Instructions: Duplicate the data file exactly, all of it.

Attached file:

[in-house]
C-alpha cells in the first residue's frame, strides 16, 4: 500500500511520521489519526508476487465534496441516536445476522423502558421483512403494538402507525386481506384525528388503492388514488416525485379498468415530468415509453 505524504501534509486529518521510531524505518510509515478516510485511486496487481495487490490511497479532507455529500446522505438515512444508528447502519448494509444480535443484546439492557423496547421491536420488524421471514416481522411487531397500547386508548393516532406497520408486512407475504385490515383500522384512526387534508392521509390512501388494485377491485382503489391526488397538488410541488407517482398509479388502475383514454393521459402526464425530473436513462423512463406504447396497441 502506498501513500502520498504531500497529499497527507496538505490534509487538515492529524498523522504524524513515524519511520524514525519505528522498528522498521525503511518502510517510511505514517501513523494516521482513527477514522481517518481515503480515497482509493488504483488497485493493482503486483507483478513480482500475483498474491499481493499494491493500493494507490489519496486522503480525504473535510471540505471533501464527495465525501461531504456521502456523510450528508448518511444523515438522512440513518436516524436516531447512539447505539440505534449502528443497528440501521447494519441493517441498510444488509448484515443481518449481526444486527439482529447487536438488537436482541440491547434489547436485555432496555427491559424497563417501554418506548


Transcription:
[in-house]
C-alpha cells in the first residue's frame, strides 16, 4: 500500500511520521489519526508476487465534496441516536445476522423502558421483512403494538402507525386481506384525528388503492388514488416525485379498468415530468415509453 505524504501534509486529518521510531524505518510509515478516510485511486496487481495487490490511497479532507455529500446522505438515512444508528447502519448494509444480535443484546439492557423496547421491536420488524421471514416481522411487531397500547386508548393516532406497520408486512407475504385490515383500522384512526387534508392521509390512501388494485377491485382503489391526488397538488410541488407517482398509479388502475383514454393521459402526464425530473436513462423512463406504447396497441 502506498501513500502520498504531500497529499497527507496538505490534509487538515492529524498523522504524524513515524519511520524514525519505528522498528522498521525503511518502510517510511505514517501513523494516521482513527477514522481517518481515503480515497482509493488504483488497485493493482503486483507483478513480482500475483498474491499481493499494491493500493494507490489519496486522503480525504473535510471540505471533501464527495465525501461531504456521502456523510450528508448518511444523515438522512440513518436516524436516531447512539447505539440505534449502528443497528440501521447494519441493517441498510444488509448484515443481518449481526444486527439482529447487536438488537436482541440491547434489547436485555432496555427491559424497563417501554418506548